How to spot Lyme disease and avoid complications

Welcome to Lyme Disease UK

It is essential to treat Lyme disease early because if you miss the diagnosis, it can lead to severe long-term health complications and disabilities. Undiagnosed Lyme disease can cost the NHS thousands. Do you want to learn more about Lyme disease? Take the RCGP Lyme disease module – it’s a free, 30 minute online-module and worth 0.5 CPD points. It contains information on epidemiology, aetiology, clinical manifestations, investigations and treatment.

How is Lyme disease transmitted?

(Image © Health Protection Scotland)

Lyme disease is a bacterial infection caused by species of the spirochaete, Borrelia. It is most commonly transmitted through the bite of an infected tick but congenital transmission is possible. More research is needed into other forms of transmission. Ticks can be found throughout the UK in the countryside but also in urban parks and gardens. Ticks can be as small as a poppy seed so some bites can go unnoticed. They also carry other infections known as co-infections.

The World Health Organisation states there are at least 90,000 cases of Lyme disease in Europe each year and it’s on the rise.

Common signs and symptoms of Lyme disease

An EM rash will not be present in every case (approximately ⅓ patients will not experience the rash). EM rashes can also be atypical in nature and are not always the classic bulls-eye shape. Some rashes are mistaken for cellulitis and ringworm. Symptoms can be fluctuating and migratory in nature. So how else can you identify Lyme disease?

Acute symptoms can include but are not limited to:

  • unexplained ‘flu like symptoms’ (fever, swollen glands, chills and sweating)
  • malaise
  • headache and migraine
  • fatigue
  • muscle and joint pain
  • neck stiffness
  • light and sound sensitivity
  • palpitations
  • facial palsy
  • cognitive dysfunction (‘brain fog’)
  • neuropathy

Lyme disease can spread throughout the body causing more, widespread symptoms which can migrate and fluctuate, including cardiac issues, a wide range of cognitive dysfunction (e.g. word finding issues and memory loss), gastrointestinal issues, depression and anxiety, encephalitis, vision issues, seizures and tremors. See an example of a comprehensive symptom list here.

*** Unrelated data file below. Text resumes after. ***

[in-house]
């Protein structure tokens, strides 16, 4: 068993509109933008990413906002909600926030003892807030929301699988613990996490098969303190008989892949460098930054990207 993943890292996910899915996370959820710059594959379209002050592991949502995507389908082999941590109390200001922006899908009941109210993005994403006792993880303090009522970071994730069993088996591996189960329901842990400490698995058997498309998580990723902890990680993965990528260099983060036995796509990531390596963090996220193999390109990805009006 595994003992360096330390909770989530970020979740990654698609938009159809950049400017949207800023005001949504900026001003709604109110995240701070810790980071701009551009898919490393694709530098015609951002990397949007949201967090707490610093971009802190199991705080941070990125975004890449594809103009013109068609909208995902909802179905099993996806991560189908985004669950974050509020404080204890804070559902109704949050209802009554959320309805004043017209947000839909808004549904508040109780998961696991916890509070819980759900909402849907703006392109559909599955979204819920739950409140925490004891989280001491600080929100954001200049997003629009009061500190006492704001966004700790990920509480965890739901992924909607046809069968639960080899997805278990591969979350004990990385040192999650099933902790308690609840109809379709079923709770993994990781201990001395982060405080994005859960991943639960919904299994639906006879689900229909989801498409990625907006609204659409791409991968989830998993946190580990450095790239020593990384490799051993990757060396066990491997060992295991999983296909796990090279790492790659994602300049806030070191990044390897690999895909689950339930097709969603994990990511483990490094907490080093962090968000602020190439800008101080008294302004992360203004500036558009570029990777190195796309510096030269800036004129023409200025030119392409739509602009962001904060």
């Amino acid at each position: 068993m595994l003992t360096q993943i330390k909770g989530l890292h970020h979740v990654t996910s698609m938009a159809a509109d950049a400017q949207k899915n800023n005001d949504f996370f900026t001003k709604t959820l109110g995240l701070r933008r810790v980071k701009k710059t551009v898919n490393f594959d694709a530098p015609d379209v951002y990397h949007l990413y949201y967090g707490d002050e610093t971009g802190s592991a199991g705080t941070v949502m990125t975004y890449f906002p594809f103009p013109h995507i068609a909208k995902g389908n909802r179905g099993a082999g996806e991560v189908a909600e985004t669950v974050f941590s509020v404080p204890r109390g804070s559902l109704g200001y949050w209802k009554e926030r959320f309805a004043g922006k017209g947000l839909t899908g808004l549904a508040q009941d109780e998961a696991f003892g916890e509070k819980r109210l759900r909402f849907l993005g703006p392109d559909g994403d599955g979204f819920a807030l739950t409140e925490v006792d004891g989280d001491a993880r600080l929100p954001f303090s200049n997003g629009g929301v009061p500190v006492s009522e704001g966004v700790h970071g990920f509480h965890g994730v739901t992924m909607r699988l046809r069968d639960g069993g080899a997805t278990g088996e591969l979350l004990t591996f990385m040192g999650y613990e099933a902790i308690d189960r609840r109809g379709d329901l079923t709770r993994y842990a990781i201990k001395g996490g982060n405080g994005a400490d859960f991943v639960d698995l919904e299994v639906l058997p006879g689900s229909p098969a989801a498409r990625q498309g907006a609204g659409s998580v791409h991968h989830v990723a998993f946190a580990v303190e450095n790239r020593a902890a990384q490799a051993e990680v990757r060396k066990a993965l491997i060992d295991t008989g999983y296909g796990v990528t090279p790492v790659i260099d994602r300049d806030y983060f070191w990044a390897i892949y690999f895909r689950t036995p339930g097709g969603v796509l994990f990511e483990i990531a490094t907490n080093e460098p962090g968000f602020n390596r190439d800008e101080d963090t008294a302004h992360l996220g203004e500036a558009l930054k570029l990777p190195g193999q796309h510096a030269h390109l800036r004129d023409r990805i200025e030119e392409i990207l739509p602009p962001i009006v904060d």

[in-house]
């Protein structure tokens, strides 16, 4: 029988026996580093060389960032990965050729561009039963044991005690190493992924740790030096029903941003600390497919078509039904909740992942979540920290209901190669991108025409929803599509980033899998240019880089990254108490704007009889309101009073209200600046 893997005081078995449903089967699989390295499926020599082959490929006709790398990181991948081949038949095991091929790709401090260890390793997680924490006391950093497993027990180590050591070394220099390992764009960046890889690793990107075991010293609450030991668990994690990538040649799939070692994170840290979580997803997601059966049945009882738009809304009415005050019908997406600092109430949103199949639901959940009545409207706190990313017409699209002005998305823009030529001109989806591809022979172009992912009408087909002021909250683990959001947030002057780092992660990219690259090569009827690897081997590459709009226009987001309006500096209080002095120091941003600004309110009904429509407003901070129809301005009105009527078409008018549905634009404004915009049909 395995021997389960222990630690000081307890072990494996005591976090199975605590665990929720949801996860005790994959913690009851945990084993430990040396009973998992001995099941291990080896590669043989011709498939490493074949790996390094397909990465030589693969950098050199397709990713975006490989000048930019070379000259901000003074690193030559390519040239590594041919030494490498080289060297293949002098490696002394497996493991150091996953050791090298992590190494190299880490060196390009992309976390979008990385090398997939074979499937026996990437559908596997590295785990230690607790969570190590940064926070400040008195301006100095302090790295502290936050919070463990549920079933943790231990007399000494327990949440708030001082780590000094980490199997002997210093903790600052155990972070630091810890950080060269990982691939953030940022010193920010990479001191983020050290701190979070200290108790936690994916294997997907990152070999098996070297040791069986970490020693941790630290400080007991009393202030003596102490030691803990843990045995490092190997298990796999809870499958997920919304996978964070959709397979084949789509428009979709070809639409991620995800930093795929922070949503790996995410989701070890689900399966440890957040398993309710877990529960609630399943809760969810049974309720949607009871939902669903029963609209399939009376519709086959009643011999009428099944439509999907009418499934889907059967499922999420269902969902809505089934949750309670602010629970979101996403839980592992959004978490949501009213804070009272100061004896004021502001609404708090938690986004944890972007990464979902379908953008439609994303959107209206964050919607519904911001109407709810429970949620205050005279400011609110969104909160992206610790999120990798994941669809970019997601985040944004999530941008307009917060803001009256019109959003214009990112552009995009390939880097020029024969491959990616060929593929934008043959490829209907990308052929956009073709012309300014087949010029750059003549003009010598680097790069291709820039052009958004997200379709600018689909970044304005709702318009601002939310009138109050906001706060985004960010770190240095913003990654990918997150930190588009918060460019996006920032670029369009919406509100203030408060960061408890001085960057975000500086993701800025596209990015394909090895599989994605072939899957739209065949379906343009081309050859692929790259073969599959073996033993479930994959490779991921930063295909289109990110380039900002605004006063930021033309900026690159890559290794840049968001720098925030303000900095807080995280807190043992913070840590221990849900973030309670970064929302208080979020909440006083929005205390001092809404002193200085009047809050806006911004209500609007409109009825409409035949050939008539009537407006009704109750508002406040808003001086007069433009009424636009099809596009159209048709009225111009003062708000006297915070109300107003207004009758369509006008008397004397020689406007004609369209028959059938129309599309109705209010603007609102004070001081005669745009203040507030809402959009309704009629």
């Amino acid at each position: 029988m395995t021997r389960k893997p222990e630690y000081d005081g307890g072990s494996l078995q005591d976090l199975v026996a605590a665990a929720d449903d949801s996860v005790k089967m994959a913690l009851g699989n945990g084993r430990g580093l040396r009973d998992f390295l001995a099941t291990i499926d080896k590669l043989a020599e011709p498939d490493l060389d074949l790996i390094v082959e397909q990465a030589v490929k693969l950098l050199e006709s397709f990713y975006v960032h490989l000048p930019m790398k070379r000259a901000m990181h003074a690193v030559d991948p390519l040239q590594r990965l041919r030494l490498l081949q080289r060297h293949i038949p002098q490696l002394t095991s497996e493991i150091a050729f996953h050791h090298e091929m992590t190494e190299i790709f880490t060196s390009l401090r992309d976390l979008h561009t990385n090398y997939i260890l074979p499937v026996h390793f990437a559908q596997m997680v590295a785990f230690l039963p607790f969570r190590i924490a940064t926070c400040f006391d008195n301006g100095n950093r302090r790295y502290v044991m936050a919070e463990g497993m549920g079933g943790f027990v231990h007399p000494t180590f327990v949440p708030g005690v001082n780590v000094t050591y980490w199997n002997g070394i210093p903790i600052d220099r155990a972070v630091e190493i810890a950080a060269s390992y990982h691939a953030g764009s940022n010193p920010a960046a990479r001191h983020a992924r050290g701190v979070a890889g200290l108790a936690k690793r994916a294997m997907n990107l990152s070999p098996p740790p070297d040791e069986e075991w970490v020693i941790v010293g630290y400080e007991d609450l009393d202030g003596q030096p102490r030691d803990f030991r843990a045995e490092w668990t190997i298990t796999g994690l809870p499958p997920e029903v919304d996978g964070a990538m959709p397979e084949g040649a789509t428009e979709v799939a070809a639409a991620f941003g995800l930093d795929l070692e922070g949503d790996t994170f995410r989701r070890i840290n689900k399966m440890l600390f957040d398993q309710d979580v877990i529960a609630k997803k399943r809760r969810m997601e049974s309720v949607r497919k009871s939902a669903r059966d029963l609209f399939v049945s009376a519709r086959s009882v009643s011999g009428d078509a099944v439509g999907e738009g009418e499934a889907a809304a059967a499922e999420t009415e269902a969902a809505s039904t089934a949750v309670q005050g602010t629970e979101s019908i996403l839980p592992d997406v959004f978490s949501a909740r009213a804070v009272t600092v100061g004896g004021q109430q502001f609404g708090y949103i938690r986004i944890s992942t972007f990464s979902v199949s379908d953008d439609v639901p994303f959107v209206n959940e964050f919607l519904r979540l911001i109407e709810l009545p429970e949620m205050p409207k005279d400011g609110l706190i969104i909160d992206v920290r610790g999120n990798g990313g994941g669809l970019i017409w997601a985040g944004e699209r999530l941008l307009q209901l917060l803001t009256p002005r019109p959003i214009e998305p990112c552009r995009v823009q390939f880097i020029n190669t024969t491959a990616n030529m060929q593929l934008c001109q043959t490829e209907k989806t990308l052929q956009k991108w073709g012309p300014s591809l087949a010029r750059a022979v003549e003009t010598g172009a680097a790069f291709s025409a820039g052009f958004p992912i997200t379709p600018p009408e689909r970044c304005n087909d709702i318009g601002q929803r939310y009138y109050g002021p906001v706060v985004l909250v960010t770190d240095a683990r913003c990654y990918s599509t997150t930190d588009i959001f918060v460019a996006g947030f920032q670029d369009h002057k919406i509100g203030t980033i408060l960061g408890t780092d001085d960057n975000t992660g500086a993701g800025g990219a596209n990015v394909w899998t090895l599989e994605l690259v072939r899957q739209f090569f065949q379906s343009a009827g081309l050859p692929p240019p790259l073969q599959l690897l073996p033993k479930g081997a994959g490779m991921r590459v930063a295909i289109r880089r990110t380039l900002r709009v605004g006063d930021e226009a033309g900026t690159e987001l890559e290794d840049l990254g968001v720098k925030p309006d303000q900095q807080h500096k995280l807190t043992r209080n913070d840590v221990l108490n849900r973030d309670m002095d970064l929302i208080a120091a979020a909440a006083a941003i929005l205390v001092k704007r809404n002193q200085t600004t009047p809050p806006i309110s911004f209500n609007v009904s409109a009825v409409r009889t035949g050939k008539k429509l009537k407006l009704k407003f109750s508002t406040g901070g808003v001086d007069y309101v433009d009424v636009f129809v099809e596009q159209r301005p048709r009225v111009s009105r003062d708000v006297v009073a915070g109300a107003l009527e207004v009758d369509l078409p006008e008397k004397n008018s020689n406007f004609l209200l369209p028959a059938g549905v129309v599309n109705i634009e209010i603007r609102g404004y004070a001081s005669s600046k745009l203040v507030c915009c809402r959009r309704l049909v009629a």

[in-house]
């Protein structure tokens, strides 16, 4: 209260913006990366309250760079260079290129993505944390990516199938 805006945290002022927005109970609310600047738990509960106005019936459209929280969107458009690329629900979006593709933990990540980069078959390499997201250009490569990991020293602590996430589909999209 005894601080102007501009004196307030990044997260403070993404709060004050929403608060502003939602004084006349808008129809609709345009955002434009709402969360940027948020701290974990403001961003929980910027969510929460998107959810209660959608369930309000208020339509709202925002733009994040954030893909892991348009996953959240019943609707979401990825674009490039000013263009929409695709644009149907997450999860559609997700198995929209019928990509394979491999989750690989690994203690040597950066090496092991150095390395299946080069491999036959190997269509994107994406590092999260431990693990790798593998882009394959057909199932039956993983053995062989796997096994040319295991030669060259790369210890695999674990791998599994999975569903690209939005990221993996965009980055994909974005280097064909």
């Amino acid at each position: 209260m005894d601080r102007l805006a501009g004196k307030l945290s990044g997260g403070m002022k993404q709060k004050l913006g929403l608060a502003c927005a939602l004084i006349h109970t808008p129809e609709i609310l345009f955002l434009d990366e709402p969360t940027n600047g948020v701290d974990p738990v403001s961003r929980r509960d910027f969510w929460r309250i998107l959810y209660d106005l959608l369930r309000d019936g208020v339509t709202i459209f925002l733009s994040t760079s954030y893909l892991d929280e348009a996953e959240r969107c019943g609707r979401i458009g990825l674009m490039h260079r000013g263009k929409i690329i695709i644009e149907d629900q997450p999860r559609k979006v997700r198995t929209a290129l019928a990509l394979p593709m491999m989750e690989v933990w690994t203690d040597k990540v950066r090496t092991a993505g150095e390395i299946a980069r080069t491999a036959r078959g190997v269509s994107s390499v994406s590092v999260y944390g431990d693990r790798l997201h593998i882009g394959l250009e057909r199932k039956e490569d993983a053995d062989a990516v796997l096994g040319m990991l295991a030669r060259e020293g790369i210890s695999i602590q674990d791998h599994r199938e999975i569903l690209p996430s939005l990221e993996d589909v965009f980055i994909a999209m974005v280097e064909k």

Lyme disease can present differently in each person and can be more difficult to diagnose in children. Sudden changes in mood, sleeping patterns and concentration can be key indicators in younger patients.


The current testing for Lyme disease is flawed and cannot rule out the disease. Any patient presenting with an EM rash should be treated immediately, without the need for a blood test. If you do test, it is important to note that it can take 4-6 weeks for antibodies to develop after a bite, if at all.


If a patient has an EM rash, start antibiotic treatment right away. If Lyme disease is highly suspected based on other symptoms and history, start antibiotic treatment before test results become available. A lot more research is needed on effective treatment protocols for Lyme disease, and some patients may need more treatment than others.

Conditions associated with Lyme disease

Unfortunately, there are many people in the UK with Lyme disease who have been misdiagnosed or undiagnosed. This has led to costly investigations and prolonged suffering. To read about the effects of untreated Lyme disease please visit our blog section and read our patient stories.

Below is are just a handful of the associated conditions which Lyme disease can be mistaken for:

  • Chronic fatigue syndrome/ME
  • fibromyalgia
  • depression, anxiety and other serious mental health conditions
  • sinusitis
  • arthritis
  • POTS
  • ALS
  • encephalitis
  • meningitis
  • Alzheimer’s
  • MS
  • Parkinson’s

Help us raise awareness

Lyme disease can cause serious illness and disability if left untreated. There are many Lyme disease patients living with the consequences of late-stage, chronic Lyme disease due to a delay in treatment. You can help us to prevent this happening to your patients, friends and family, by encouraging people to protect themselves from tick bites, learn correct tick removal techniques and teaching others about Lyme disease. Please visit the LDUK downloads area to find printouts, or email us for an awareness pack or leaflets to be sent out to you.

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